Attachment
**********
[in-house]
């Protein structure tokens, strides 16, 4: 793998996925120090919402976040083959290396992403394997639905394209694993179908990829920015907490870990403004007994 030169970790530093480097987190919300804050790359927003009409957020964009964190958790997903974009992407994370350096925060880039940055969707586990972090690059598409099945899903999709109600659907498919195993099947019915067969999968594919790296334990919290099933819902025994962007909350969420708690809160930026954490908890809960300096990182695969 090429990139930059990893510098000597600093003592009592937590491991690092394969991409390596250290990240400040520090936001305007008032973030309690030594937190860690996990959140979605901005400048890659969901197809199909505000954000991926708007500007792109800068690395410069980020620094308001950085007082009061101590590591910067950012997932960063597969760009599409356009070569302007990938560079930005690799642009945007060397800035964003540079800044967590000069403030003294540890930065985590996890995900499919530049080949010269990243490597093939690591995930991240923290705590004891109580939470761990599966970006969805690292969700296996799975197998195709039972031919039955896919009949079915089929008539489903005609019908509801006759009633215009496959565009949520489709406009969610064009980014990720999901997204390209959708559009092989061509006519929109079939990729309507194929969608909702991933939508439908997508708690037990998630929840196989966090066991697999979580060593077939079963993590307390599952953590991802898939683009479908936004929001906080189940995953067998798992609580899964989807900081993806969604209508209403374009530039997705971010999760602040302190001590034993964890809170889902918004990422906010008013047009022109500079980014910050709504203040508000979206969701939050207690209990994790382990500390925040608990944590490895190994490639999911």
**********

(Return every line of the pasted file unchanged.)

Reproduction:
[in-house]
């Protein structure tokens, strides 16, 4: 793998996925120090919402976040083959290396992403394997639905394209694993179908990829920015907490870990403004007994 030169970790530093480097987190919300804050790359927003009409957020964009964190958790997903974009992407994370350096925060880039940055969707586990972090690059598409099945899903999709109600659907498919195993099947019915067969999968594919790296334990919290099933819902025994962007909350969420708690809160930026954490908890809960300096990182695969 090429990139930059990893510098000597600093003592009592937590491991690092394969991409390596250290990240400040520090936001305007008032973030309690030594937190860690996990959140979605901005400048890659969901197809199909505000954000991926708007500007792109800068690395410069980020620094308001950085007082009061101590590591910067950012997932960063597969760009599409356009070569302007990938560079930005690799642009945007060397800035964003540079800044967590000069403030003294540890930065985590996890995900499919530049080949010269990243490597093939690591995930991240923290705590004891109580939470761990599966970006969805690292969700296996799975197998195709039972031919039955896919009949079915089929008539489903005609019908509801006759009633215009496959565009949520489709406009969610064009980014990720999901997204390209959708559009092989061509006519929109079939990729309507194929969608909702991933939508439908997508708690037990998630929840196989966090066991697999979580060593077939079963993590307390599952953590991802898939683009479908936004929001906080189940995953067998798992609580899964989807900081993806969604209508209403374009530039997705971010999760602040302190001590034993964890809170889902918004990422906010008013047009022109500079980014910050709504203040508000979206969701939050207690209990994790382990500390925040608990944590490895190994490639999911």